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Outsourced services: reputation renewal?

Increased public and regulatory scrutiny of large outsourced services providers in the UK is perhaps unsurprising given the result of the recent SFO investigations into the UK government’s electronic tagging contracts. However, the issue has rekindled debate on the costs borne by the public as a result of the privatisation of public services and sentiment towards the outsourced services sector has declined dramatically, with alva’s Reputation Index ranking table for the industry shedding -0.18 in Q4 2013.

The Conservative party’s Big Society policy , aiming to transfer control of public services into the free market and initially positioned as aiming to “empower communities” took a marked increase in mainstream media reference as “The Shadow State” a report by Social Enterprise UK was published in December on the current state of the outsourcing sector. The report found that the sector lacked both transparency and accountability, now being dominated by a select few firms, following the privatisation of services such as waste management, children’s homes, adult social care and social security.

The report criticised firms with large stakes in multiple public service markets for being too big and complex to fail and determined that a lack of publically available information as a result of commercial confidentiality has resulted in it now being “impossible to hold many providers properly to account”. The cost reductions for the government as a result of competition for contracts is often cited as a benefit to society that these firms offer, however the report determined that “bidding on price usually creates a race to the bottom on wages, fuelling low pay and inequalities”. Low pay in the sector necessitates in-work benefits which the taxpayer must pay for, and can also make it difficult for large sections of the workforce to prepare financially for retirement, which can create significant future social and economic problems.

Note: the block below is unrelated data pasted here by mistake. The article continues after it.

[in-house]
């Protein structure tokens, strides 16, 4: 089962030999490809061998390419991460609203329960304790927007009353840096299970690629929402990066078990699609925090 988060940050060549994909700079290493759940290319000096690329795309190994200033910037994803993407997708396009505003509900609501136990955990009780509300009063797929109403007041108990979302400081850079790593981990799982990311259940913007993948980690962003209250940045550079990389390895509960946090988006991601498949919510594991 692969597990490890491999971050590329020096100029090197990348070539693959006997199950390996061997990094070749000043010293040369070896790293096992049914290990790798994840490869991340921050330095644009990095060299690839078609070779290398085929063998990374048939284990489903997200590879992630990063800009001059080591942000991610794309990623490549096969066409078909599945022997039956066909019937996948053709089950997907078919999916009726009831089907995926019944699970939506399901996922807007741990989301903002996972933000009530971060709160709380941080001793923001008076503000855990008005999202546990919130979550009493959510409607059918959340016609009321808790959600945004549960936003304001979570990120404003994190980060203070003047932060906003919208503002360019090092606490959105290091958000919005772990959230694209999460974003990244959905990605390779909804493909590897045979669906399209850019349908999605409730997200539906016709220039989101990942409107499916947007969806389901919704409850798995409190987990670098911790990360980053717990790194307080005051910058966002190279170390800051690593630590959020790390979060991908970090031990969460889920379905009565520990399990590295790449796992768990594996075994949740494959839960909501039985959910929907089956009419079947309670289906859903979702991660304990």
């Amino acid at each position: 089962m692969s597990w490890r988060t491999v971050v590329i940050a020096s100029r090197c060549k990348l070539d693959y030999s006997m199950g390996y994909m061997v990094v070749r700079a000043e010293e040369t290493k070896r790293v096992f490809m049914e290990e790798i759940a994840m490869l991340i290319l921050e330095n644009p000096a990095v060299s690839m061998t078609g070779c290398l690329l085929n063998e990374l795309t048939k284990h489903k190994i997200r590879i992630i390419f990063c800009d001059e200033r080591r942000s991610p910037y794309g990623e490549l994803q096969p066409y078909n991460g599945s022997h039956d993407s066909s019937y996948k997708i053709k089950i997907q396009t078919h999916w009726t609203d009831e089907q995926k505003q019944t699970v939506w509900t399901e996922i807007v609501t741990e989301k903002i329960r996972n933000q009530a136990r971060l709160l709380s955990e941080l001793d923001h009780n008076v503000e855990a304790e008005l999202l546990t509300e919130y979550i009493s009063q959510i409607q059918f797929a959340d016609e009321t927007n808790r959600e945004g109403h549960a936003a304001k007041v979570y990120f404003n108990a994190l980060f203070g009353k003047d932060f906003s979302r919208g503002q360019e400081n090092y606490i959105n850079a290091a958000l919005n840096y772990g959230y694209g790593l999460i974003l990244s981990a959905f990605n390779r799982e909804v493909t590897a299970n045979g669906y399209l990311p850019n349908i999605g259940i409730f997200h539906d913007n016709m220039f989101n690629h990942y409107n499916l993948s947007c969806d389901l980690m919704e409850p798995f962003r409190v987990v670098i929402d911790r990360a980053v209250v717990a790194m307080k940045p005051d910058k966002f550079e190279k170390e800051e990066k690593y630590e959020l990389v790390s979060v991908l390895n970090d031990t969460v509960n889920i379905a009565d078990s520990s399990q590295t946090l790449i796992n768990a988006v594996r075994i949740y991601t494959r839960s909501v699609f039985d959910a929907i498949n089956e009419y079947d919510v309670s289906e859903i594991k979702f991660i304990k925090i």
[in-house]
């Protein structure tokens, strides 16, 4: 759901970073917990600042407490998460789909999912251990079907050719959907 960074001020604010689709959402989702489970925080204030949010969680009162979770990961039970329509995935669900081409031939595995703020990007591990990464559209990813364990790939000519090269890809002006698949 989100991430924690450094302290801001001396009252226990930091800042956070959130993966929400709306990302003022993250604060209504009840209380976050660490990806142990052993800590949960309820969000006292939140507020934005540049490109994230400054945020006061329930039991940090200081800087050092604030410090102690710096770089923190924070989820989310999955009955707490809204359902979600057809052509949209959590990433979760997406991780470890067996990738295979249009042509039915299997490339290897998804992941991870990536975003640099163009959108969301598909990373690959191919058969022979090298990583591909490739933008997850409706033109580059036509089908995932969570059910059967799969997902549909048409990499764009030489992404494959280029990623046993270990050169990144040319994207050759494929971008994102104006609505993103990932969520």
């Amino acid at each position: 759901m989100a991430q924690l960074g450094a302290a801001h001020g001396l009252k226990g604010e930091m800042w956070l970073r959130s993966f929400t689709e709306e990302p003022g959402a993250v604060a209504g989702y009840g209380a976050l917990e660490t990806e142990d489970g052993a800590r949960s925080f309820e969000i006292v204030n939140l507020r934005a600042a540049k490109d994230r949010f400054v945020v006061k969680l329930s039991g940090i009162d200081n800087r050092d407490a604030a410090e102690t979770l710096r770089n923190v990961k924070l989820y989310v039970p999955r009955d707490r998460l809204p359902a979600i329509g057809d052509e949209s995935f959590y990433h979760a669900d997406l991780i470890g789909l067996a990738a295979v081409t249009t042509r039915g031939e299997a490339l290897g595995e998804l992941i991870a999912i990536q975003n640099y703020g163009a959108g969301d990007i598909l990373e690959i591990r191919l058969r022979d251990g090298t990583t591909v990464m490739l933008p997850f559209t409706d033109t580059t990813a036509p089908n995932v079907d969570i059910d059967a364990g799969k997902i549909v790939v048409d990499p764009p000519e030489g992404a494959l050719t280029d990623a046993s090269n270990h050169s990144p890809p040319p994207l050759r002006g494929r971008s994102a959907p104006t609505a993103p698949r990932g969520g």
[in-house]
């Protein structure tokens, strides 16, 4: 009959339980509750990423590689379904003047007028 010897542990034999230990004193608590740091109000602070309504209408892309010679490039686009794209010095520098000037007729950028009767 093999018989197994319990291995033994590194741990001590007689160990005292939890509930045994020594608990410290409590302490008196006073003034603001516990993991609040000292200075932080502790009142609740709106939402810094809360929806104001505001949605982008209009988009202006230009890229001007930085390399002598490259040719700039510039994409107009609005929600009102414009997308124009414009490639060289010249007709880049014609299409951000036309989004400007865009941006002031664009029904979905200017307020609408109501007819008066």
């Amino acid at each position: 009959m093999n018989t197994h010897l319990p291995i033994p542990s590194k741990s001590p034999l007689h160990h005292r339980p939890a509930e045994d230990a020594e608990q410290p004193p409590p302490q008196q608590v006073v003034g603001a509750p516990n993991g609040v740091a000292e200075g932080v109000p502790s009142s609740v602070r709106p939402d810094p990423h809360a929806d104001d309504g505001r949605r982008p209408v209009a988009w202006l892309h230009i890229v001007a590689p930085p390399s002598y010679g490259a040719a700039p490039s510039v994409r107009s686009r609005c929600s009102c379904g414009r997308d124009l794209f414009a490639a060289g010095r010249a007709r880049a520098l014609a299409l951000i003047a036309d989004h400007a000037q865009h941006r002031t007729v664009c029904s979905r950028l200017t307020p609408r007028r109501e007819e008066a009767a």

The issue for companies providing these services is very much a reputational one,  given a long list of high-profile reported misdemeanours, companies are faced with a set of staunch and vocal antagonists as well as a tried and tested media narrative when issues are reported. Legacy issues are conflated with present day events and a confirmation bias operates both in the reporting and often the reception of new information relating to these firms. This is a very good example of the pervasive and tenacious quality of a bad reputation.

Regulatory and government pressure for outsourcing firms to renew their reputations is likely to increase in coming years as the perceived actions of companies in other sectors such as utilities and financial services create public, media and political demand for tougher action from regulators. In the long term, the sector’s winners will likely be those that are seen to be providing good value for the services they offer and who are able to avoid accusations of unnecessary profiteering. In building or maintaining a strong relationship with government and regulatory bodies, firms will need to demonstrate that they enhance the public good, rather than simply profiting from it. Over time, this will help reshape the existing narrative towards them and the benefits provided by the sector may be given due prominence.

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